If you’ve been following some of my recent posts about improving Power BI refresh performance by partitioning tables you will have seen a lot of screenshots that look like the one below:
It’s a visualisation from a report created by my colleague Phil Seamark (as detailed in this blog post) showing how long all the partitions in a dataset take to refresh. If you look at these visualisations you’ll probably ask the same question I did: why does the first partition always start before the others?
It turns out this is because when a table is refreshed, the first thing that has to happen is that a certain amount of data is read so the type of encoding (Value or Hash) used for each column is determined. In most cases tables only contain one partition so it’s not obvious that this is happening, but when a table has more than one partition this happens only for the first partition – which explains why the first partition seems to start before the others. You can’t avoid it happening but you can reduce the impact a little by using encoding hints (see here and here for more details): this process can be skipped for columns that have a Hash encoding hint, or which the engine knows in advance have to use Hash encoding, although it cannot be skipped for columns that have a Value encoding hint. What’s more the Execute SQL event for the first partition will have to complete before the Execute SQL events for all the other partitions can start.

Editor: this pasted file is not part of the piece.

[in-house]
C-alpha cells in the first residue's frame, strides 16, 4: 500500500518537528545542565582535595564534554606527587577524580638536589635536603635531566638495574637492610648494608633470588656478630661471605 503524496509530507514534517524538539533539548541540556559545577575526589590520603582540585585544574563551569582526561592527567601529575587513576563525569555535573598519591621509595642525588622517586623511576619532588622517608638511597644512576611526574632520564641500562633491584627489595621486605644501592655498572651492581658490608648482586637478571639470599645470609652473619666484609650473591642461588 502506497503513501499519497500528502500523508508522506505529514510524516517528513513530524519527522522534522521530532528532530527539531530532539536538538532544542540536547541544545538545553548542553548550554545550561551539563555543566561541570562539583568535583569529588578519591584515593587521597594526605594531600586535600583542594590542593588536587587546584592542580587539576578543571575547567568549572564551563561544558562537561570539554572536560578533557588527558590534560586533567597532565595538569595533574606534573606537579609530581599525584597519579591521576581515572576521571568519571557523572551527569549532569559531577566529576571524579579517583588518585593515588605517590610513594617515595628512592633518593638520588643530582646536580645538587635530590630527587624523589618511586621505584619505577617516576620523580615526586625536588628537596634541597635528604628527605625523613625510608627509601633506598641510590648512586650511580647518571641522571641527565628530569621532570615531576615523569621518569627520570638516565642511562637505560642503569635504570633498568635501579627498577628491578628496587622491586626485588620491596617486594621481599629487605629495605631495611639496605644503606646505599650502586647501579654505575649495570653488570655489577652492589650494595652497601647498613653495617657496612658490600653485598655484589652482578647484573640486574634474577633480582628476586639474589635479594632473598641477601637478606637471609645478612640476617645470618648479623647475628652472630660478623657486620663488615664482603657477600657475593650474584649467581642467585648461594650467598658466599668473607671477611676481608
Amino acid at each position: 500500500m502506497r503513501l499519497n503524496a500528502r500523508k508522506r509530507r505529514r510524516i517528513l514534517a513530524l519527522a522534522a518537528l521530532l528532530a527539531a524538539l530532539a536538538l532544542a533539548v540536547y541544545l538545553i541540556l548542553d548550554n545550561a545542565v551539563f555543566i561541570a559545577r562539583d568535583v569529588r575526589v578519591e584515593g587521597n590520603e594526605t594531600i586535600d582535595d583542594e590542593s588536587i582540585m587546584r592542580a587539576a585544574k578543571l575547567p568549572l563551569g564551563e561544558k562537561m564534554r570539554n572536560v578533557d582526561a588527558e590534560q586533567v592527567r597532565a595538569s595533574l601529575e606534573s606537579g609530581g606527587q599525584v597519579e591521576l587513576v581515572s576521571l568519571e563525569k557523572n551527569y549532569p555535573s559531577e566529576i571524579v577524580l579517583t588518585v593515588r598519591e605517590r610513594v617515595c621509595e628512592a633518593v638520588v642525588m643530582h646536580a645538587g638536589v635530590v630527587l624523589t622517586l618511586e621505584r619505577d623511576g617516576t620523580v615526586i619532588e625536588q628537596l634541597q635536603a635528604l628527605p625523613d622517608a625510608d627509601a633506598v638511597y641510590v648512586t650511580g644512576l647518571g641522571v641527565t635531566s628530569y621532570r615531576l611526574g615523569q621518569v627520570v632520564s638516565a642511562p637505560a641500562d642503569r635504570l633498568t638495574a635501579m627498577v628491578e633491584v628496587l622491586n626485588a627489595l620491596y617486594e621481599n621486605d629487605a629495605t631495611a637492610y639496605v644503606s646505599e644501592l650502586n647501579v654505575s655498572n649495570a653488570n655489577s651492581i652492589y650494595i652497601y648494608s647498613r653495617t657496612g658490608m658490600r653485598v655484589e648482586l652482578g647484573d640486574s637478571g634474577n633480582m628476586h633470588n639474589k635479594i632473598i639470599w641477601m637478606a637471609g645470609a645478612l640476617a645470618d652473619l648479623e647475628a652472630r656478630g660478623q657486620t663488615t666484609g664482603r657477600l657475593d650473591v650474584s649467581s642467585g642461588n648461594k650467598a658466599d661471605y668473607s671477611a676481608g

[Thanks to Akshai Mirchandani for the information in this post]